What is Torque in a Golf Shaft?
The golf shaft is commonly referred to as the engine of the golf club. They are so important to your golf club's performance. However, when you are deciding what golf shaft to buy, there might be one key component you are forgetting. You probably know to look out for flexibility, length and weight, but what about torque?
Not many recreational golfers understand, or have even heard of, torque in reference to a golf shaft. Some manufacturers do not even list the torque number on their shafts. However, it is one of the most important factors to be considered for when buying a new club with a graphite shaft.
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What is torque?
Torque is actually pretty easy to understand. A simple definition is that torque is a rotational force. Within golf, this refers to the amount the shaft twists during the swing.
On many golf shafts you will see a small number printed next to the flex and weight, usually with a decimal in the middle. This is the shafts torque. Specifically, this number refers to the degrees the golf shaft will twist under a given force. The lower the degrees of torque, the more resistant the golf shaft is to twisting.
Your driver shaft is the one most influenced by torque, because it is the club where you are exerting the most amount of force through your swing. However, torque is still a factor to consider in all clubs with graphite shafts.
Made up of graphite fibers and binder, graphite shafts can vary significantly in strength and also torque. Some manufacturers will mix in higher strength fibers to create lower torque. For example, the Mitsubishi CK Pro Blue driver shaft uses both Kevlar and Boron. These shafts usually carry a premium price and are preferred by Tour players.
Steel shafts do still have variation in torque. However, the fluctuation between shafts is much more minimal and the majority of golfers will likely not notice the difference.
Do flex and weight affect torque?
Torque has an indirect link with both shaft flexibility and weight. So, you may have been inadvertently getting a high or low torque depending on your flex and weight preferences.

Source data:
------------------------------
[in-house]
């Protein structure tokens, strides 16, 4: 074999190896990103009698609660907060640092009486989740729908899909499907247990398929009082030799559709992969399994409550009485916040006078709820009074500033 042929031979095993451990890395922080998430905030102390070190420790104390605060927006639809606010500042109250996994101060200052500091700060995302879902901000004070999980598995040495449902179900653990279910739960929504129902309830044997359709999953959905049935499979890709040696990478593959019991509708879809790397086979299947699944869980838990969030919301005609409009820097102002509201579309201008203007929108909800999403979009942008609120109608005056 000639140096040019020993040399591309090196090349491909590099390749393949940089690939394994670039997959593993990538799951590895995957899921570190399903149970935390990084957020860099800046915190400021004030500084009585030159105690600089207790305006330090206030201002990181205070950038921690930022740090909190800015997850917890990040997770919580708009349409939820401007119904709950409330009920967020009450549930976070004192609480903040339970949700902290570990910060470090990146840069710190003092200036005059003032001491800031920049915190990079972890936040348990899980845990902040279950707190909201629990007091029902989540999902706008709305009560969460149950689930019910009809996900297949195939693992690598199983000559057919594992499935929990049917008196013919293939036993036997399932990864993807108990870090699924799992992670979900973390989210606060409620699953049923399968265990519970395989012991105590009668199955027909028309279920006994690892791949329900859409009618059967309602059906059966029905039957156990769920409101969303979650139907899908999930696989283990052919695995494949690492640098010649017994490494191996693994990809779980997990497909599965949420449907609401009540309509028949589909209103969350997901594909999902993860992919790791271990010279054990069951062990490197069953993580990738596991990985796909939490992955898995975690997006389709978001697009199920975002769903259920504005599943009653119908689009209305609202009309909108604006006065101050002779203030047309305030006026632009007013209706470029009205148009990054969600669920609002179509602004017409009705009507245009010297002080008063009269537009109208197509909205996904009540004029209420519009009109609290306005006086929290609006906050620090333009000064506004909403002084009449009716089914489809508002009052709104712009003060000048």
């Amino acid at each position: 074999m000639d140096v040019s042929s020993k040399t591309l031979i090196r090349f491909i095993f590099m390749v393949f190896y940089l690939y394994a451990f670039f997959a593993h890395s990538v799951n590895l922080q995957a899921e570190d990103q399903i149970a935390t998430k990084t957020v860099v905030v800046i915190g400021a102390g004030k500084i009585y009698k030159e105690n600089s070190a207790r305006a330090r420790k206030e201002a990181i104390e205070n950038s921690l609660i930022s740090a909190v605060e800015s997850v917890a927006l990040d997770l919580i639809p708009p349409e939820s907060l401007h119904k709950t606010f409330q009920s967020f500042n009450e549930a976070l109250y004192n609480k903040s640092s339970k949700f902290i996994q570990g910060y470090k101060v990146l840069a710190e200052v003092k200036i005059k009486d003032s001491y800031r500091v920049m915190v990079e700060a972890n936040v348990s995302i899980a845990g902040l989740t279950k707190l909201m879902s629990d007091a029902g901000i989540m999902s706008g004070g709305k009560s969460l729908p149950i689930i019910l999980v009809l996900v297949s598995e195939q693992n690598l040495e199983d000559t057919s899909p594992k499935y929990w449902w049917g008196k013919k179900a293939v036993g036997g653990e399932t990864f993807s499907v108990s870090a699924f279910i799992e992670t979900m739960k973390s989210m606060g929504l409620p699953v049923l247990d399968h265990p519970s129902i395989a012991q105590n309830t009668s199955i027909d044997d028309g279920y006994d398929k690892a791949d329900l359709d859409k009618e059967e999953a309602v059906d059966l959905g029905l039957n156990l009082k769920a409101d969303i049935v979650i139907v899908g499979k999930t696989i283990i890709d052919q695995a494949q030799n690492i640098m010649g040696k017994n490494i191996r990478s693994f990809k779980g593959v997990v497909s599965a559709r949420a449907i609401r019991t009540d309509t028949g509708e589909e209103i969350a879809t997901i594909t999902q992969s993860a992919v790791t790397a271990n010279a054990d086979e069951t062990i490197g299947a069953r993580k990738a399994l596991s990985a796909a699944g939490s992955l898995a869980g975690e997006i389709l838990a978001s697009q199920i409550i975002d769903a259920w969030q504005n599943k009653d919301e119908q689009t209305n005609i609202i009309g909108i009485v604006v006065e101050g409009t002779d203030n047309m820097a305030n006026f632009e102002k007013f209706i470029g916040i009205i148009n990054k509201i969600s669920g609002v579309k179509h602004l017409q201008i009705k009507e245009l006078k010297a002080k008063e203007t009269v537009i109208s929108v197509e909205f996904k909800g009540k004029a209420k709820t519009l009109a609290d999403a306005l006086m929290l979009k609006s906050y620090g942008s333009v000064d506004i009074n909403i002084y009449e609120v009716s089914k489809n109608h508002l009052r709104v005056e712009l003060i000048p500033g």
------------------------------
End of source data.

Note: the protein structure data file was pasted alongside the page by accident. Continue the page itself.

Flexibility and torque are both factors dependent upon the amount of force exerted through the golf swing. A more powerful and faster swing will typically require both a stiffer flex and lower torque shaft. This will ensure the shaft does not bend or rotate too much and help create stability.
Heavier shafts will normally have a lower torque. Although graphite is a lightweight material compared to steel, you can add weight with denser and higher quality material. This additional weight typically improves the shafts resistance to twisting.
These are general principles that you will notice in the majority of golf shafts, however there are going to be some exceptions. There are also not clearly defined golf industry standards that manufacturers must follow with their testing. So, two shafts with identical measurements could still perform quite differently. Another reason why testing the shaft before you buy it is always recommended.
Why does torque matter?
Torque not only plays a crucial role in the performance of your golf club, but it will also make a noticeable difference with how it feels.
Golf shafts with lower torque help to create stability and rigidity in the shaft through the swing. For these reasons, low torque is typically favoured by lower handicappers and more powerful golfers. Lower handicappers are more likely to correctly keep the clubface square to the target and want to avoid unwanted clubhead rotation. Golfers with faster swing speeds will normally want more stability to prevent the shaft feeling whippy and uncontrolled.
On the opposite side, higher handicappers and golfers with slower swings usually favour high torque shafts. A higher torque will normally lead to the clubface twisting left through the impact zone. This can assist slow swings with the common problem of squaring up the clubface, which is the reason why so many high handicappers struggle with a slice.
How do I know what torque to get?
We discussed some general rules of thumb above for what golf shafts will suit what type of golfer. Slower swing speeds use higher torque and faster swing speeds use lower torque.
This is not always the case though. An article from MyGolfSpy highlights the importance of feel when it comes to finding the right amount of torque for you. This unquantifiable characteristic of a golf shaft is unique to every golfer. What may feel stiff and boardy for one golfer, may allow another to swing through the ball with more confidence. Also, some golfers like the loose and whippy feeling of a high torque shaft, whilst others feel as though they lose control of the swing.
Get Custom Fit
The same as for all your golf equipment, getting custom fit for your shafts is the best way to ensure you optimize performance. There are so many factors to consider; flexibility, weight, kick point, torque and more. The only way to know what you should get is by trying out different options to feel them first-hand and see the data.
Sadly, there is no one-size-fits-all model to golf shafts. Hopefully this article has helped explain how torque works and given you an understanding of what to look out for. However, what works for one golfer could be completely different to another. What is important is how the golf shaft feels and performs for you.